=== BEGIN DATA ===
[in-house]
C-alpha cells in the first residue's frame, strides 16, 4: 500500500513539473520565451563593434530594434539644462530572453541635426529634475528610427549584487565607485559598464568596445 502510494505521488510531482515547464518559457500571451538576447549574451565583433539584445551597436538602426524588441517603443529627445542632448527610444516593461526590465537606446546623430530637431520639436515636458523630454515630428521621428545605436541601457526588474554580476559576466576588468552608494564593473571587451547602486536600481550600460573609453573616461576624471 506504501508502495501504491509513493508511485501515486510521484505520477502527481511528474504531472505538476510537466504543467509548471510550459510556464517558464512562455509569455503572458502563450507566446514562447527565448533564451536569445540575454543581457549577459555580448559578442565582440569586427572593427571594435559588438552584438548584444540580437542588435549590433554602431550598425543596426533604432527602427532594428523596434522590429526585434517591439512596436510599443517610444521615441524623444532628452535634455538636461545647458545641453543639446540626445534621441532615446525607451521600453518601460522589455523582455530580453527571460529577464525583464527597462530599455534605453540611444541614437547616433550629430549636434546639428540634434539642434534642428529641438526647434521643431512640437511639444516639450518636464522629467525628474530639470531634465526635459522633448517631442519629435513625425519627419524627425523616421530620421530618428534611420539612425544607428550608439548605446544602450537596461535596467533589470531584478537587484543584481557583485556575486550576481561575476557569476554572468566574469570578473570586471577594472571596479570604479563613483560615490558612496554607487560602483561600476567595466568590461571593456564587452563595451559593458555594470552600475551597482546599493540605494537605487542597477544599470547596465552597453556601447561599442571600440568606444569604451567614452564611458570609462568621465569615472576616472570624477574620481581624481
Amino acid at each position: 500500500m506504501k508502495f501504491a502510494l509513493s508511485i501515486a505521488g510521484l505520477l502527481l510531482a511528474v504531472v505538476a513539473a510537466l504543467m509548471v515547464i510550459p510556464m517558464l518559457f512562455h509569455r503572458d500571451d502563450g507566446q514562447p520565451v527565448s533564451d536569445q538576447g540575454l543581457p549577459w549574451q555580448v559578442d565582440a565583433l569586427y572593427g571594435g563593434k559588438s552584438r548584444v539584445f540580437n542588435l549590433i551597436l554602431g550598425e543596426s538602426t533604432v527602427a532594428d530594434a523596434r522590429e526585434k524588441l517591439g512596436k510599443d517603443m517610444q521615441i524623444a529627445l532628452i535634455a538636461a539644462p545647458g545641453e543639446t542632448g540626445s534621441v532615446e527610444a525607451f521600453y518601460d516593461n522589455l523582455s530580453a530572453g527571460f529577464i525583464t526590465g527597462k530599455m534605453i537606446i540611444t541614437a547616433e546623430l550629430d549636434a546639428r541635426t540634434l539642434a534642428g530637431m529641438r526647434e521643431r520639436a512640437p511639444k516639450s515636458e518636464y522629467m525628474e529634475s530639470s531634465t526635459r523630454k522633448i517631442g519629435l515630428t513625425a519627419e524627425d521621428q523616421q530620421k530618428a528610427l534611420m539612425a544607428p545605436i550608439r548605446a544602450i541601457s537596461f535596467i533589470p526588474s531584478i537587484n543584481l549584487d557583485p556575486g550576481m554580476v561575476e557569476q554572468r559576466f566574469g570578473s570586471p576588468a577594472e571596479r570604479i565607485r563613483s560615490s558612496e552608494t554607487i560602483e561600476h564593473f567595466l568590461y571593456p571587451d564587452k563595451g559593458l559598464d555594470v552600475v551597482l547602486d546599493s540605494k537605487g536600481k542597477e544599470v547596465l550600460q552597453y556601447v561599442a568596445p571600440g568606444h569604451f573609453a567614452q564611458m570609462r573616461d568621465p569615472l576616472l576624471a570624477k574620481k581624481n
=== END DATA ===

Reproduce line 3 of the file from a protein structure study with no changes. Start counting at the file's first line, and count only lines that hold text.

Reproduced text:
Amino acid at each position: 500500500m506504501k508502495f501504491a502510494l509513493s508511485i501515486a505521488g510521484l505520477l502527481l510531482a511528474v504531472v505538476a513539473a510537466l504543467m509548471v515547464i510550459p510556464m517558464l518559457f512562455h509569455r503572458d500571451d502563450g507566446q514562447p520565451v527565448s533564451d536569445q538576447g540575454l543581457p549577459w549574451q555580448v559578442d565582440a565583433l569586427y572593427g571594435g563593434k559588438s552584438r548584444v539584445f540580437n542588435l549590433i551597436l554602431g550598425e543596426s538602426t533604432v527602427a532594428d530594434a523596434r522590429e526585434k524588441l517591439g512596436k510599443d517603443m517610444q521615441i524623444a529627445l532628452i535634455a538636461a539644462p545647458g545641453e543639446t542632448g540626445s534621441v532615446e527610444a525607451f521600453y518601460d516593461n522589455l523582455s530580453a530572453g527571460f529577464i525583464t526590465g527597462k530599455m534605453i537606446i540611444t541614437a547616433e546623430l550629430d549636434a546639428r541635426t540634434l539642434a534642428g530637431m529641438r526647434e521643431r520639436a512640437p511639444k516639450s515636458e518636464y522629467m525628474e529634475s530639470s531634465t526635459r523630454k522633448i517631442g519629435l515630428t513625425a519627419e524627425d521621428q523616421q530620421k530618428a528610427l534611420m539612425a544607428p545605436i550608439r548605446a544602450i541601457s537596461f535596467i533589470p526588474s531584478i537587484n543584481l549584487d557583485p556575486g550576481m554580476v561575476e557569476q554572468r559576466f566574469g570578473s570586471p576588468a577594472e571596479r570604479i565607485r563613483s560615490s558612496e552608494t554607487i560602483e561600476h564593473f567595466l568590461y571593456p571587451d564587452k563595451g559593458l559598464d555594470v552600475v551597482l547602486d546599493s540605494k537605487g536600481k542597477e544599470v547596465l550600460q552597453y556601447v561599442a568596445p571600440g568606444h569604451f573609453a567614452q564611458m570609462r573616461d568621465p569615472l576616472l576624471a570624477k574620481k581624481n